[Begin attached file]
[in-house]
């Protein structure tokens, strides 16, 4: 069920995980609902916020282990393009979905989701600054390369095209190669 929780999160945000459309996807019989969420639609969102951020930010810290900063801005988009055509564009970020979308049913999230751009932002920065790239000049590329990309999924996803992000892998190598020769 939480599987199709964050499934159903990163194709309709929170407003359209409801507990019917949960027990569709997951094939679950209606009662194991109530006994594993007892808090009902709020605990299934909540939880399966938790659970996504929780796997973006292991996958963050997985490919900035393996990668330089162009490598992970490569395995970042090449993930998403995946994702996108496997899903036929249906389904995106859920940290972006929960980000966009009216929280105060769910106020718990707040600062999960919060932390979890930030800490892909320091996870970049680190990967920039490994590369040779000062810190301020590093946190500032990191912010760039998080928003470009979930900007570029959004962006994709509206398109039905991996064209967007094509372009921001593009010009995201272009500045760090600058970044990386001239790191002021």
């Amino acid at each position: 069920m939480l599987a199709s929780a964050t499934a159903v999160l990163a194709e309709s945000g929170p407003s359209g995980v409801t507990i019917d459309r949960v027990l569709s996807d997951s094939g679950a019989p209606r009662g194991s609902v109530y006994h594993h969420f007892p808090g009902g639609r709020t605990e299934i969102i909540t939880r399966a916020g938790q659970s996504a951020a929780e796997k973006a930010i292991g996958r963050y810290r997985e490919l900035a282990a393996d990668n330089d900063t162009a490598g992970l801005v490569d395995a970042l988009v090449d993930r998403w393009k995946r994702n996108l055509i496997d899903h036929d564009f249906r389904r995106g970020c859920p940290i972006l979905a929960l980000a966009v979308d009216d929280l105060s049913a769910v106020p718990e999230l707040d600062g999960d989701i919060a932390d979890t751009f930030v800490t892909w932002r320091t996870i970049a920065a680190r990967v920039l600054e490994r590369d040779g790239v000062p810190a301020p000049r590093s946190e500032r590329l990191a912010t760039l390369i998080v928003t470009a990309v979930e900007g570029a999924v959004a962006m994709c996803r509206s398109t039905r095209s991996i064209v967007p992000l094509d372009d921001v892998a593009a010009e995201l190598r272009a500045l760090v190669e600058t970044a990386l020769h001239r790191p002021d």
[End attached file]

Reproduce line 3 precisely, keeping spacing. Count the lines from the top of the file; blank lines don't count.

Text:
């Amino acid at each position: 069920m939480l599987a199709s929780a964050t499934a159903v999160l990163a194709e309709s945000g929170p407003s359209g995980v409801t507990i019917d459309r949960v027990l569709s996807d997951s094939g679950a019989p209606r009662g194991s609902v109530y006994h594993h969420f007892p808090g009902g639609r709020t605990e299934i969102i909540t939880r399966a916020g938790q659970s996504a951020a929780e796997k973006a930010i292991g996958r963050y810290r997985e490919l900035a282990a393996d990668n330089d900063t162009a490598g992970l801005v490569d395995a970042l988009v090449d993930r998403w393009k995946r994702n996108l055509i496997d899903h036929d564009f249906r389904r995106g970020c859920p940290i972006l979905a929960l980000a966009v979308d009216d929280l105060s049913a769910v106020p718990e999230l707040d600062g999960d989701i919060a932390d979890t751009f930030v800490t892909w932002r320091t996870i970049a920065a680190r990967v920039l600054e490994r590369d040779g790239v000062p810190a301020p000049r590093s946190e500032r590329l990191a912010t760039l390369i998080v928003t470009a990309v979930e900007g570029a999924v959004a962006m994709c996803r509206s398109t039905r095209s991996i064209v967007p992000l094509d372009d921001v892998a593009a010009e995201l190598r272009a500045l760090v190669e600058t970044a990386l020769h001239r790191p002021d």